The Tampa Bay Buccaneers won their first Super Bowl by defeating the AFC champion Oakland Raiders 48-21 in Super Bowl XXXVII at Qualcomm Stadium in San Diego. The game was witnessed by 138.9 million viewers, making Super Bowl XXXVII the most-watched program in U.S. television history, January 26.
The NFL set an all-time paid attendance record in 2002 with 21,505,138, the first time paid attendance topped 21- million. Regular-season paid attendance of 16,833,310 was also an all-time record, March 26.
Chicago Bears chairman emeritus Edward W. McCaskey died at the age of 83, April 8.
The Frankfurt Galaxy became the first team to win three World Bowls, defeating the Rhein Fire 35-16 to win World Bowl XI in front of 28,138 fans at Hampden Park, June 14.
Tex Schramm, the legendary team president and general manager of the Dallas Cowboys and a member of the Pro Football Hall of Fame, died at the age of 83, July 15.
Lincoln Financial Field opened in Philadelphia, Pennsylvania with an attendance of 66,279 fans as the New England Patriots defeated the Philadelphia Eagles 24-12 in a preseason game, August 22.
A renovated Lambeau Field opened in Green Bay, Wisconsin with a crowd of 69,831 fans as the Carolina Panthers defeated the Green Bay Packers 20-7 in a preseason game, August 23.
NFL owners awarded Super Bowl XLI, to be played on February 4, 2007 to Miami, September 17.
A renovated Soldier Field opened in Chicago, Illinois with an attendance of 61,500 fans as the Green Bay Packers defeated the Chicago Bears 38-23 in a regular season game on ABC’s NFL Monday Night Football, September 29.
NFL owners awarded Super Bowl XLII, to be played on February 3, 2008 to Glendale, Arizona, October 30.
NFL Network, the first 24- hour, year-round television channel dedicated to the NFL and the sport of football, launched on DirecTV, November 4.
Otto Graham, the legendary quarterback of the Cleveland Browns and a member of the Pro Football Hall of Fame, died at the age of 82, December 17.
NFL paid attendance totaled 1,106,818 for 16 games in Week 17, the highest weekend total in league history, December 27-28.
The New England Patriots won their second Super Bowl in three years by defeating the NFC champion Carolina Panthers 32-29 in Super Bowl XXXVIII at Reliant Stadium in Houston. The game was witnessed by 144.4 million viewers, making Super Bowl XXXVIII the most-watched program in U.S. television history, February 1.
The NFL set an all-time paid attendance record in 2003 for the second consecutive year with a mark of 21,639,040.
Regular-season paid attendance of 16,913,584 for an average of 66,328 per game were both all-time records, March 29.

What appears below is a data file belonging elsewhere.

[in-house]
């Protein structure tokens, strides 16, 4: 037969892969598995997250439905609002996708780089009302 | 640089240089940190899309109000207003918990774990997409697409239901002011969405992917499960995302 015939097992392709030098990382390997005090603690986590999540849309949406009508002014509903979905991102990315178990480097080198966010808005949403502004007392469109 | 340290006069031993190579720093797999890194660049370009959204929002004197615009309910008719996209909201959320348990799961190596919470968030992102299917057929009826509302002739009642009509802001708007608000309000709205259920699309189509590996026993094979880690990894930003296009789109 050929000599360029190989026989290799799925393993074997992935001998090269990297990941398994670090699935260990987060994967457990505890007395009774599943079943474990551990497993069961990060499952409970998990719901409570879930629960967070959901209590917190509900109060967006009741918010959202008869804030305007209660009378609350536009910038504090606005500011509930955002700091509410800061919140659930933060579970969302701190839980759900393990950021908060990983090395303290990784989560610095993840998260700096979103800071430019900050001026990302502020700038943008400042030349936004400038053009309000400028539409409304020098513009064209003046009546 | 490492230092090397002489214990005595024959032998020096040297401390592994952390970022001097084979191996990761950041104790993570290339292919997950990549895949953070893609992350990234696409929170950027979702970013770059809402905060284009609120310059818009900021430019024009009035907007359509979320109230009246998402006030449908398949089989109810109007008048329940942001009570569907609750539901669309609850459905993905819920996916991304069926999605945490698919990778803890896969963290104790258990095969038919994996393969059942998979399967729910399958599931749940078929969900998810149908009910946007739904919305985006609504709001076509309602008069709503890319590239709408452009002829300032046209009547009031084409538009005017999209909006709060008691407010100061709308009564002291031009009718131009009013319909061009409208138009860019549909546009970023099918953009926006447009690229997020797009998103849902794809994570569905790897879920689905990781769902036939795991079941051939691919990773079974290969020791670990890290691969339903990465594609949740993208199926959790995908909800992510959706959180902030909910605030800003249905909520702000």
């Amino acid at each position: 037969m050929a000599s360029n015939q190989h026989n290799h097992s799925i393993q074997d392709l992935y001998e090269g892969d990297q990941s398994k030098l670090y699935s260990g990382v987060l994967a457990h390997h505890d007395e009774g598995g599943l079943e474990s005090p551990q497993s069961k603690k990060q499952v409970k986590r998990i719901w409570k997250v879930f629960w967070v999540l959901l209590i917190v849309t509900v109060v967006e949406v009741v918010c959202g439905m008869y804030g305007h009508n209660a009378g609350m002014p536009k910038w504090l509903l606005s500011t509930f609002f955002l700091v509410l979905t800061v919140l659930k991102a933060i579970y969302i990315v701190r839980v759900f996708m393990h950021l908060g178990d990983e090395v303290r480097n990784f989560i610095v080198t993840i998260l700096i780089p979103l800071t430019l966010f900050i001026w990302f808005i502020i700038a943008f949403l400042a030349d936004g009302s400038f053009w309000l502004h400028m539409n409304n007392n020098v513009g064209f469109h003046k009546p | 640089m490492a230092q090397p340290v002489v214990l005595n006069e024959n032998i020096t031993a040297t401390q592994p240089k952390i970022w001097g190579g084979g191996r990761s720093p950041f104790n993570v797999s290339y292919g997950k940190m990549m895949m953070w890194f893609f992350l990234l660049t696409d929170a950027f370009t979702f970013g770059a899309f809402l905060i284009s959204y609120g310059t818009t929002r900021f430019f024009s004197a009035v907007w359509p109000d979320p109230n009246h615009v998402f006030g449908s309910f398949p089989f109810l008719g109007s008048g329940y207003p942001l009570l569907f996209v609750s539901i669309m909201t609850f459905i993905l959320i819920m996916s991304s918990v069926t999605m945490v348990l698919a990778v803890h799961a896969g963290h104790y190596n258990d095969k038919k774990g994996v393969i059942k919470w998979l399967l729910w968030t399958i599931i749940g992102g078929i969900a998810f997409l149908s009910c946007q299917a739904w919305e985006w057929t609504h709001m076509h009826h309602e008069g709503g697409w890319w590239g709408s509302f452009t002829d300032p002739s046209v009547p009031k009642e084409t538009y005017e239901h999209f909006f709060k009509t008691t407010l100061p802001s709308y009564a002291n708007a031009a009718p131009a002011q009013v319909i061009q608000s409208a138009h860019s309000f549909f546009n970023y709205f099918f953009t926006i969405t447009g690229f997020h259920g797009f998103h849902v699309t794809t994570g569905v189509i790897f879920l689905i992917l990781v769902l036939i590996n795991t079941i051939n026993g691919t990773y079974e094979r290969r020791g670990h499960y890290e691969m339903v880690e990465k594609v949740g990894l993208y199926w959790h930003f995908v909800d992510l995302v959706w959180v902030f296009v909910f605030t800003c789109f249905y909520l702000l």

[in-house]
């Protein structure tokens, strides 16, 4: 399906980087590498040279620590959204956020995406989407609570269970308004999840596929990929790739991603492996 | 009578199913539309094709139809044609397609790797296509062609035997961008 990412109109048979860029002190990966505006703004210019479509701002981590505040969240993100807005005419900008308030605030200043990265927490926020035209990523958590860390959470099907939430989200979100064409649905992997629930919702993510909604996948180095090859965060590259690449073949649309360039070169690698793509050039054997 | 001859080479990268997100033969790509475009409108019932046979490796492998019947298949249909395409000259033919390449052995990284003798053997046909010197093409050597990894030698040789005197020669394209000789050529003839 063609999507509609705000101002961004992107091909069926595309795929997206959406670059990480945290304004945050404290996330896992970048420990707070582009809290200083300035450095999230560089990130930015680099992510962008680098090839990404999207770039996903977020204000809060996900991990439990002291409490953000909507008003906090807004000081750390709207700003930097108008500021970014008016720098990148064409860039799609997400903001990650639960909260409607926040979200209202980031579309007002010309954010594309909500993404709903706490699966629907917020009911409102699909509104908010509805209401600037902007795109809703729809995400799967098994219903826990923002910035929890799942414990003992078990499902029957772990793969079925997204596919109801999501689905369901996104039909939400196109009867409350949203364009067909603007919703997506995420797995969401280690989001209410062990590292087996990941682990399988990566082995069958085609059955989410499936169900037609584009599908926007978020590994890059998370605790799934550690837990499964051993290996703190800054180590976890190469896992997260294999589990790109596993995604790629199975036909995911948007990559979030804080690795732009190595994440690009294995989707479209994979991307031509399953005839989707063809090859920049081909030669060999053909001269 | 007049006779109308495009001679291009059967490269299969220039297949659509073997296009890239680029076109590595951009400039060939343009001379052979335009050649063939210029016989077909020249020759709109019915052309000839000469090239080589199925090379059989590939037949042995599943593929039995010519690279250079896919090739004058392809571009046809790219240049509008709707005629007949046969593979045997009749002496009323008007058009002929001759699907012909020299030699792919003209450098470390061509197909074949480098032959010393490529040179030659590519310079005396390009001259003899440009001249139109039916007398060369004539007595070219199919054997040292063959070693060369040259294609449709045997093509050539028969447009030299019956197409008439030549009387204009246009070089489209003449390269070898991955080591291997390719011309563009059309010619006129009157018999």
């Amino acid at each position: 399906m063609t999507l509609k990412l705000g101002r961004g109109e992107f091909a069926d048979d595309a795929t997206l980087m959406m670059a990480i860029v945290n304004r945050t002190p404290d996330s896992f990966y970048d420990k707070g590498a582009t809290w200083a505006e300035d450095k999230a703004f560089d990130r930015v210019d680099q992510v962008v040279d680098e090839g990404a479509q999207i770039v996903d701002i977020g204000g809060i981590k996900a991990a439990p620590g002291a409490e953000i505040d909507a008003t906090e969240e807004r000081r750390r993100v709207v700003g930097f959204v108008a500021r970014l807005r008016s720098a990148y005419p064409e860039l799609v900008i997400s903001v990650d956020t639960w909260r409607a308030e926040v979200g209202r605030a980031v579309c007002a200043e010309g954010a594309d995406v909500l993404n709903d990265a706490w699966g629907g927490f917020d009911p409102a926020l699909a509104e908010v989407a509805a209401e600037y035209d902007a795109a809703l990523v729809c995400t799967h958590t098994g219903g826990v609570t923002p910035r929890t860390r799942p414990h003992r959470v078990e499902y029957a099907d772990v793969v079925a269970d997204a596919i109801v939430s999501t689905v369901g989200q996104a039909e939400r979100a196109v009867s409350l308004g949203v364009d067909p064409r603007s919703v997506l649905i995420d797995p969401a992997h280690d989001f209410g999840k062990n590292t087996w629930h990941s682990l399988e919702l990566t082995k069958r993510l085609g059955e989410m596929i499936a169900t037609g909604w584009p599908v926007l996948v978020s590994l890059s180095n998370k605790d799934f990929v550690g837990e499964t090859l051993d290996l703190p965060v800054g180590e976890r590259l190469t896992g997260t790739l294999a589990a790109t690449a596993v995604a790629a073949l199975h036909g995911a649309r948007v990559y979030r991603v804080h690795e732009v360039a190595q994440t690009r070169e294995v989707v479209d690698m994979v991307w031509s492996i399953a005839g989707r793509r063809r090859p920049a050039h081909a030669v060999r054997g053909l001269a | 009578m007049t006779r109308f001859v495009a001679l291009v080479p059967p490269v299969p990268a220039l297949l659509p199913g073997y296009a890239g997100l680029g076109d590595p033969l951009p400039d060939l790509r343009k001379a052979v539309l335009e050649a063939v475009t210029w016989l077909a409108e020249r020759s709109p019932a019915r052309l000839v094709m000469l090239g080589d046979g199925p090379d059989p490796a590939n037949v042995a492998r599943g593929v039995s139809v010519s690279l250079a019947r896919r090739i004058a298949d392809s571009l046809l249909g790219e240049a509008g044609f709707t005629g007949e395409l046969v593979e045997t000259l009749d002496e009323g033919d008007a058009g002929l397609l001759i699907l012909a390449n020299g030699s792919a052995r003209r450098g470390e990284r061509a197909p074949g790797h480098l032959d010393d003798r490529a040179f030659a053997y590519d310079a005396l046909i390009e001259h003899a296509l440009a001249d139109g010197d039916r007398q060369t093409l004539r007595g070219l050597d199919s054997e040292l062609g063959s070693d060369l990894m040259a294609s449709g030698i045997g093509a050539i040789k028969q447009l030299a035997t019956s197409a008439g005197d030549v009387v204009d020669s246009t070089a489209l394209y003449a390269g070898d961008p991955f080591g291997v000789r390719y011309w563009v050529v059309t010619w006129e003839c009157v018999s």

By a vote of 29-3, NFL owners extended the instant replay system for another five seasons through 2008, March 30.
Steve Bisciotti took over as the controlling owner of the Baltimore Ravens, succeeding Art Modell, who operated the franchise for 43 years, April 8.
Former Arizona Cardinals safety Pat Tillman was killed in a firefight while on combat patrol with the U.S. Army Rangers in Afghanistan, April 22.
A federal appeals court formally ruled in favor of the NFL’s draft eligibility rule in Maurice Clarett’s lawsuit, citing federal labor policy in permitting the NFL and the Players Association to set rules for when players can enter the league, May 24.
The Berlin Thunder defeated the Frankfurt Galaxy 30-24 to win World Bowl XII in front of 35,413 fans at Arena Auf- Schalke, June 12.
The New England Patriots defeated the New York Jets 13-7 for their NFL-record 18th consecutive regular-season victory, October 24.
The NFL reached an agreement on six-year contract extensions with two of its network television partners— CBS and FOX—to run through the 2011 season, November 8.
The NFL and DirecTV announced a five-year extension on the NFL Sunday Ticket subscription television package to run through the 2010 season, November 8.
NFL Europe named the Hamburg Sea Devils as the league’s newest team, November 24.
Indianapolis Colts quarterback Peyton Manning set the NFL single-season record with 49 touchdown passes, January 2.
The New England Patriots became the second team in NFL history to win three Super Bowls in four seasons by defeating the Philadelphia Eagles 24-21 in Super Bowl XXXIX at ALLTEL Stadium in Jacksonville. The game was witnessed by 133.7 million viewers, making Super Bowl XXXIX the fifth-most watched program in U.S. television history, February 6.